Sarah Crompton is blown away by Homeland, the new spy thriller starring Damian Lewis.
Talk about grabbing you from the start. Homeland (Channel 4) opens in the most visceral way, with Claire Danes’s agent Carrie Mathison screeching to a halt in a traffic jam in Baghdad while talking frantically on the phone to her CIA bosses about a bomber who is soon to be executed. Within seconds, as she races to hear his whispered testimony – that an American soldier has been “turned” by al-Qaeda – you are sucked into a whirlwinding plot.
This is exactly what you would expect from the producers of 24, that paranoid masterpiece where good Americans raced against the clock to save the world. But this opening sequence is ultimately misleading: the appeal of Homeland turns out to be both darker and slower than its predecessor, hinging ultimately on the unknowability of the human soul.
The original format came from Israeli TV, and on the basis of this and In Treatment you can only wonder just how good Israeli television must be. But the fact that it sprang from a country that is permanently fearful perhaps explains the urgency and reality of its premise.
Homeland really begins 10 months after that frantic start, when Mathison learns that US Marine Sergeant Nicholas Brody has been released after eight years in captivity. He’s being feted by the political elite as a returning hero, but she immediately suspects he is a double agent – and starts to spy on him to prove it. These scenes are chillingly uncomfortable. As Damian Lewis’s wounded Brody, haunted by scenes of torture, tries to reconnect with the family to whom he is a stranger – virtually raping his wife – we watch with Mathison, trying to weigh up which strands of his agony are real.
Lewis is magnificent, his American accent entirely convincing, his face a mask, but his eyes full of pain and doubt. Danes is staggering too, because Mathison is not a simple heroine, but a messed-up loner, self-medicating her psychosis and at odds with her bosses, even Mandy Patinkin’s bearded intellectual, a man inclined to believe her until she makes a clumsy attempt to seduce him. The scene where she tries on sexy outfits before she heads out in search of casual sex is genuinely exposing: we see not just her body but her uncertainty and unhappiness.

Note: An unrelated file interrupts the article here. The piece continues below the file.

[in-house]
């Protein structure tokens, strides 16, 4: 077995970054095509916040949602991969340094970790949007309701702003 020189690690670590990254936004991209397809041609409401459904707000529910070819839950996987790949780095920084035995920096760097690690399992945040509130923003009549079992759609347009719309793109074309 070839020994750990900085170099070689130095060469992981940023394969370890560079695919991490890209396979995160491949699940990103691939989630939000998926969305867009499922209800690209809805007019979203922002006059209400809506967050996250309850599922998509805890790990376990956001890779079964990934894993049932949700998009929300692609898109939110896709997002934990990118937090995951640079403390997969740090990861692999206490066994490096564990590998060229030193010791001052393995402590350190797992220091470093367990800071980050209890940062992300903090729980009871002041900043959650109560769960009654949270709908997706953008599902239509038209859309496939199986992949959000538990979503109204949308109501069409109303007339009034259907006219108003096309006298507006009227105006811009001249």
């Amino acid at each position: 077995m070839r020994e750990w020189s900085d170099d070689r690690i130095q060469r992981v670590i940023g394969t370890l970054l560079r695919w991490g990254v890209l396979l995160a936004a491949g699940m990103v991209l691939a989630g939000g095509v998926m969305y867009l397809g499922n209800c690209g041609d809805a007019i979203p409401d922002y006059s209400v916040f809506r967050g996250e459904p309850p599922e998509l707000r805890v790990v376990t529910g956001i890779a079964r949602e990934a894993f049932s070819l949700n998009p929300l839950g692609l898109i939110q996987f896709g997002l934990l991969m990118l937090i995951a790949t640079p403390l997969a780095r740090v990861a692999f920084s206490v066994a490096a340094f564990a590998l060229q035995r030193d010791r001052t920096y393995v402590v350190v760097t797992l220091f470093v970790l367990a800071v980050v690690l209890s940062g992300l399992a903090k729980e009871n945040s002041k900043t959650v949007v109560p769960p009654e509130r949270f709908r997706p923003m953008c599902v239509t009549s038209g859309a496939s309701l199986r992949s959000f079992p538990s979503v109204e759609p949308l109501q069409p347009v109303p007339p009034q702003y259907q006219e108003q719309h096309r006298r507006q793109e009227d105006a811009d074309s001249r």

But every character is hiding something, from Brody’s wife (Morena Baccarin), whom we see having an affair with his upright best friend, to David Harewood, silkily smooth as the CIA deputy director who conceals his icy ambitions beneath a patriotic veneer.
In each scene, we the viewers are made complicit in the action. We know, as Mathison does not, that Brody’s flashbacks make her suspicions likely to be true. But we also know that nothing is as it seems. We are as paranoid and afraid as it is possible to be while sitting at home in an armchair. This is thrilling, clever, beautifully made television, with a plot that turns so fiercely that it is almost impossible to look away.
During the first and best series of 24 – before it became obsessed with torture – I asked a BBC drama executive why it was so much better than anything on British television at the time. “Because they’ve got the money to launch a helicopter and blow it up,” she said.